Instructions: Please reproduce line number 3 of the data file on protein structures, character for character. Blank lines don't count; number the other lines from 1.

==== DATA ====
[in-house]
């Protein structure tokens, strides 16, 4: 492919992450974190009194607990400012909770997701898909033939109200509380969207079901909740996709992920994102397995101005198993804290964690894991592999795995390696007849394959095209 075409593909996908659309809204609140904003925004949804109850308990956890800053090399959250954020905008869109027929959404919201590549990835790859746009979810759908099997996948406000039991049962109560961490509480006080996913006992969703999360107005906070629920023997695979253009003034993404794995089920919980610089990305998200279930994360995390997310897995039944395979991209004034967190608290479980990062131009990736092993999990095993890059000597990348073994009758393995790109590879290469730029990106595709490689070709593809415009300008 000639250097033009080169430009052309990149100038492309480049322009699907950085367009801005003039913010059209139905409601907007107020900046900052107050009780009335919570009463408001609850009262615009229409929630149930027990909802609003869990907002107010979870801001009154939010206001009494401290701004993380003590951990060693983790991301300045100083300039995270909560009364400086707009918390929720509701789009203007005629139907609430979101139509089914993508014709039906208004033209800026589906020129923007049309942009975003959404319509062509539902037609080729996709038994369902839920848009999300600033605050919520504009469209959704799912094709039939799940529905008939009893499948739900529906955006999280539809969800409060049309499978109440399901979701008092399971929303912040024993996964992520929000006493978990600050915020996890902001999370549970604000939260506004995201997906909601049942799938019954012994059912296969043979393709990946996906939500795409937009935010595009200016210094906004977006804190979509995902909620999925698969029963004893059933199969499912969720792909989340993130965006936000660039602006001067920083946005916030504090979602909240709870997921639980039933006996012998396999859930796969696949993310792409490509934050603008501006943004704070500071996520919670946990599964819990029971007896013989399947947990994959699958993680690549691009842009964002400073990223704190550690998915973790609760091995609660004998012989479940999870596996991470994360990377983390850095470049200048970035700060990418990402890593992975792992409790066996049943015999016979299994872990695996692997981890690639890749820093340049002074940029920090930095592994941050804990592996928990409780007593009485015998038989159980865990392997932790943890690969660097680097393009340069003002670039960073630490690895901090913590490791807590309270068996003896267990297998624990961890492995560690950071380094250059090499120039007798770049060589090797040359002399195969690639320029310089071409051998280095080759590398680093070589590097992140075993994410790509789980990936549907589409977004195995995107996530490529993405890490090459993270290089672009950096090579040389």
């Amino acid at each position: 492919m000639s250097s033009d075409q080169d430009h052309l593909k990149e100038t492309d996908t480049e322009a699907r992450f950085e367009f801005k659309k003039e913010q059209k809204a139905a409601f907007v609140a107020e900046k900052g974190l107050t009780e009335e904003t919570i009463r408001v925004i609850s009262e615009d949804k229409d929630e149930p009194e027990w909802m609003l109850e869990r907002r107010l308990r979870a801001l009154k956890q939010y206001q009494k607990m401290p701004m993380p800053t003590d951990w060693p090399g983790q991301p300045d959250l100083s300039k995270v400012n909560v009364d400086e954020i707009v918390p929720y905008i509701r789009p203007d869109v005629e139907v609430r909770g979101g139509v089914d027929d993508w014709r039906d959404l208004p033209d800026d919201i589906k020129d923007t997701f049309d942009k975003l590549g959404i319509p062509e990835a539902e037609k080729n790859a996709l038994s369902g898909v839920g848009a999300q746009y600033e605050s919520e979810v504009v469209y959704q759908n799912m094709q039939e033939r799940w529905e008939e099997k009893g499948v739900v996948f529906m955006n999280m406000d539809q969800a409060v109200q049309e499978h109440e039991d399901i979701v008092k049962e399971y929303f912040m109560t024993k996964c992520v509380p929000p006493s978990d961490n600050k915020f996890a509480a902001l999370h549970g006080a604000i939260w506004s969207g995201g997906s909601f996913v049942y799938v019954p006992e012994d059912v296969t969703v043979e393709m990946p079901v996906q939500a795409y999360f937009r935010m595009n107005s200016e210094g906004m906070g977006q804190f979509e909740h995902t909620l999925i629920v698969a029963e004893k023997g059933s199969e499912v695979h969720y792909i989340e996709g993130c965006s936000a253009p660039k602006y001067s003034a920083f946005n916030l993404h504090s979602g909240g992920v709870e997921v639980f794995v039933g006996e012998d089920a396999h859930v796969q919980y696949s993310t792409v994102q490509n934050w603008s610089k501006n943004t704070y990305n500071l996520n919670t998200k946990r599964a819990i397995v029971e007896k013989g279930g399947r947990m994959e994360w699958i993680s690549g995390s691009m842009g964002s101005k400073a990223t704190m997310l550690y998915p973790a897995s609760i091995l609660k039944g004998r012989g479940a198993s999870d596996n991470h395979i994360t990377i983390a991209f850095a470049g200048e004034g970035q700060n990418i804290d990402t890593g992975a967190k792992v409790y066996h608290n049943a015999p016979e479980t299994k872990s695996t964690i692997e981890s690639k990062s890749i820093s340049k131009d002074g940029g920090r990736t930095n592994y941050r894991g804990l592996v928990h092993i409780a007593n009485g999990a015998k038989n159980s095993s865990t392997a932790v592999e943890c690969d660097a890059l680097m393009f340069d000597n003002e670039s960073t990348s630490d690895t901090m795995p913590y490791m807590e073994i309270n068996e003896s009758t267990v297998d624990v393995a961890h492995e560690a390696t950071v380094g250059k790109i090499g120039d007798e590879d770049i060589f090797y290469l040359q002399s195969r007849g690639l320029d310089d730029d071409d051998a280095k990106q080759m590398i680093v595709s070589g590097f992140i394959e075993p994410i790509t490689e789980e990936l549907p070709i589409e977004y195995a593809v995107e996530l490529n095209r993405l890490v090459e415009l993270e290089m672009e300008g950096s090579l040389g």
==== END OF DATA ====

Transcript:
């Amino acid at each position: 492919m000639s250097s033009d075409q080169d430009h052309l593909k990149e100038t492309d996908t480049e322009a699907r992450f950085e367009f801005k659309k003039e913010q059209k809204a139905a409601f907007v609140a107020e900046k900052g974190l107050t009780e009335e904003t919570i009463r408001v925004i609850s009262e615009d949804k229409d929630e149930p009194e027990w909802m609003l109850e869990r907002r107010l308990r979870a801001l009154k956890q939010y206001q009494k607990m401290p701004m993380p800053t003590d951990w060693p090399g983790q991301p300045d959250l100083s300039k995270v400012n909560v009364d400086e954020i707009v918390p929720y905008i509701r789009p203007d869109v005629e139907v609430r909770g979101g139509v089914d027929d993508w014709r039906d959404l208004p033209d800026d919201i589906k020129d923007t997701f049309d942009k975003l590549g959404i319509p062509e990835a539902e037609k080729n790859a996709l038994s369902g898909v839920g848009a999300q746009y600033e605050s919520e979810v504009v469209y959704q759908n799912m094709q039939e033939r799940w529905e008939e099997k009893g499948v739900v996948f529906m955006n999280m406000d539809q969800a409060v109200q049309e499978h109440e039991d399901i979701v008092k049962e399971y929303f912040m109560t024993k996964c992520v509380p929000p006493s978990d961490n600050k915020f996890a509480a902001l999370h549970g006080a604000i939260w506004s969207g995201g997906s909601f996913v049942y799938v019954p006992e012994d059912v296969t969703v043979e393709m990946p079901v996906q939500a795409y999360f937009r935010m595009n107005s200016e210094g906004m906070g977006q804190f979509e909740h995902t909620l999925i629920v698969a029963e004893k023997g059933s199969e499912v695979h969720y792909i989340e996709g993130c965006s936000a253009p660039k602006y001067s003034a920083f946005n916030l993404h504090s979602g909240g992920v709870e997921v639980f794995v039933g006996e012998d089920a396999h859930v796969q919980y696949s993310t792409v994102q490509n934050w603008s610089k501006n943004t704070y990305n500071l996520n919670t998200k946990r599964a819990i397995v029971e007896k013989g279930g399947r947990m994959e994360w699958i993680s690549g995390s691009m842009g964002s101005k400073a990223t704190m997310l550690y998915p973790a897995s609760i091995l609660k039944g004998r012989g479940a198993s999870d596996n991470h395979i994360t990377i983390a991209f850095a470049g200048e004034g970035q700060n990418i804290d990402t890593g992975a967190k792992v409790y066996h608290n049943a015999p016979e479980t299994k872990s695996t964690i692997e981890s690639k990062s890749i820093s340049k131009d002074g940029g920090r990736t930095n592994y941050r894991g804990l592996v928990h092993i409780a007593n009485g999990a015998k038989n159980s095993s865990t392997a932790v592999e943890c690969d660097a890059l680097m393009f340069d000597n003002e670039s960073t990348s630490d690895t901090m795995p913590y490791m807590e073994i309270n068996e003896s009758t267990v297998d624990v393995a961890h492995e560690a390696t950071v380094g250059k790109i090499g120039d007798e590879d770049i060589f090797y290469l040359q002399s195969r007849g690639l320029d310089d730029d071409d051998a280095k990106q080759m590398i680093v595709s070589g590097f992140i394959e075993p994410i790509t490689e789980e990936l549907p070709i589409e977004y195995a593809v995107e996530l490529n095209r993405l890490v090459e415009l993270e290089m672009e300008g950096s090579l040389g």